Makoura Early Childhood Centre. PHOTO/FILE

Impact on teen parent unit saddens

GIANINA SCHWANECKE
gianina.schwanecke@age.co.nz

Parents of more than 50 children at the Makoura Early Childhood Centre have been forced to find an alternative after being notified that the centre was “closed until further notice” on Tuesday morning.

The Masterton Early Childhood Centre was established in 2005 in partnership with the Wairarapa Teen Parent Unit – half of the spaces provided are allocated to the TPU with the centre providing care for up to 25 children aged less than two.

The community-based service is governed by a management committee made up of parents and staff.

Chairwoman Kate Tosswill said the difficult decision to close the centre had been made after several staff took stress leave and the centre was unable to find sufficient staff to replace them.

In July last year the centre made a significant loss, prompting the committee to consider restructuring the operation, including exiting the NZEI agreement which was deemed financially unsustainable in terms of employment.

“We realise that these [difficult decisions] impact significantly on the staff, parents and community,” Tosswill said. “We believe that the decisions we made were sound and certainly had the best interests of the centre at heart.”

The confidential nature of the employment negotiations and restructure process prevented the committee from discussing this with parents.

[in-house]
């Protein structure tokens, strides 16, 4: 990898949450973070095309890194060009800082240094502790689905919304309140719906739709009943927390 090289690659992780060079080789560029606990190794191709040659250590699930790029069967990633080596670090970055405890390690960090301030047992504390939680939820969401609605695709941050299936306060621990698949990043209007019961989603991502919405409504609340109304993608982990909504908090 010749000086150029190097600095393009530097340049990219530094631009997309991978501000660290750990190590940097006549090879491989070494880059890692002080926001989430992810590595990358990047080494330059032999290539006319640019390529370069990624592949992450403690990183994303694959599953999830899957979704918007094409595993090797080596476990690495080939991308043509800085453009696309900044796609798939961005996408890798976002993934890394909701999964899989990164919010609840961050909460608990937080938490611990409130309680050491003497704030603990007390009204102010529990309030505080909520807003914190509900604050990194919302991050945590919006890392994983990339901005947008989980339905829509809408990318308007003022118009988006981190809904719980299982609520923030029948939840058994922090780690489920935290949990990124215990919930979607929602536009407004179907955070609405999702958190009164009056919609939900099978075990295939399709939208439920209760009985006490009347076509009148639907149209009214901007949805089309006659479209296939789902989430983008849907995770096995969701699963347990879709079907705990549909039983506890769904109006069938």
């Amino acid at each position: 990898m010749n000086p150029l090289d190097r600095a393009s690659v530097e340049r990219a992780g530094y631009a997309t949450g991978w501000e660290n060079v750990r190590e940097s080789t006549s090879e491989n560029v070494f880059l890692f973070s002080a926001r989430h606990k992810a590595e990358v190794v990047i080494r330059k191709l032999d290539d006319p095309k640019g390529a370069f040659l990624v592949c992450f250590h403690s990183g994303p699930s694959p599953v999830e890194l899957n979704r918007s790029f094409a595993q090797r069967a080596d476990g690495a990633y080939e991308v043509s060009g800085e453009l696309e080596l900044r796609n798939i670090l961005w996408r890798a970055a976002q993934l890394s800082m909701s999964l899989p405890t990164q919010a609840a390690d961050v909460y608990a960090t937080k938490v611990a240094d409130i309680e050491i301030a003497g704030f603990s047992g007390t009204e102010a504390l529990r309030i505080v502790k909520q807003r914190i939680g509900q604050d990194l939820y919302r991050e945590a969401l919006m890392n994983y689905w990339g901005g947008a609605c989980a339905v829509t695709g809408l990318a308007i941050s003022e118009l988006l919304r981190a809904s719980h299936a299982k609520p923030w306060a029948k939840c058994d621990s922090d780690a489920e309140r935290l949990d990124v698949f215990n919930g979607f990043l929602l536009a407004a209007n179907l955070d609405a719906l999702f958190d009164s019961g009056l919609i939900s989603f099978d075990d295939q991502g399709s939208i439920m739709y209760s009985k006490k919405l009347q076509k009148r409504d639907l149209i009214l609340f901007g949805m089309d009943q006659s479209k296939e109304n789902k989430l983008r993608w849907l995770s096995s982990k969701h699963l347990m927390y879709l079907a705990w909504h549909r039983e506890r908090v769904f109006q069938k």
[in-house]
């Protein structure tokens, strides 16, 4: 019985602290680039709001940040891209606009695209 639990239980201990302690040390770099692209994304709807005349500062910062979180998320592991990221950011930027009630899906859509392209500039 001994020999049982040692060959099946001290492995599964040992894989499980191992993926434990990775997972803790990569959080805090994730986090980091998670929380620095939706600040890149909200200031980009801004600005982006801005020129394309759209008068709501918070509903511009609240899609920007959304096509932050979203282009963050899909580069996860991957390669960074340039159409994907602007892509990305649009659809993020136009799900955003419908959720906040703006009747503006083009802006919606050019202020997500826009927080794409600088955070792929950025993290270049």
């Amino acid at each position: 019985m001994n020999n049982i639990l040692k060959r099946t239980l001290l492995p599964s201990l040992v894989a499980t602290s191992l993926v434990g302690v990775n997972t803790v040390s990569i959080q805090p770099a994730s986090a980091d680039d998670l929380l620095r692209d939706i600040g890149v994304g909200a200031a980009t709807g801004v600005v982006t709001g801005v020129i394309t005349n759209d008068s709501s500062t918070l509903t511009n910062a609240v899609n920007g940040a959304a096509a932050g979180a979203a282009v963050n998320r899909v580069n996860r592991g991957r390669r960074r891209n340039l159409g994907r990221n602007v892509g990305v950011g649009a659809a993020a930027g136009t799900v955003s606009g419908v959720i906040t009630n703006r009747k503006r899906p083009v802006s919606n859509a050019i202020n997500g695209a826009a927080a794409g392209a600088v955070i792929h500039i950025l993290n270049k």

After a drawn-out negotiation period, last week six staff members accepted an offer of redundancy over moving to a new agreement.

This was to take effect four weeks from March 25, but all affected staff had taken “stress leave” putting pressure on the centre.

A “massive shortage of childcare” in the region was also putting stress on the situation and making it hard for families, Tosswill said.

She said the centre had met ministry ratios through a mix of permanent staff and some relievers, but they felt they were no longer providing the quality of care required.

“We are sorry for the stress that this has caused to parents who have had to try and find alternative places in other centres, and the loss of a great learning place for the children.

“We’re particularly sad about the impact it’s going to have on the Wairarapa Teen Parent Unit.”

She said the committee’s number one priority had been to keep the centre open and do right by its children and parents.

“We will continue to do our best to reopen the centre, but that will take time,” Tosswill said.

A committee meeting was organised for Tuesday night and a meeting with the affected whanau was to be have been held yesterday.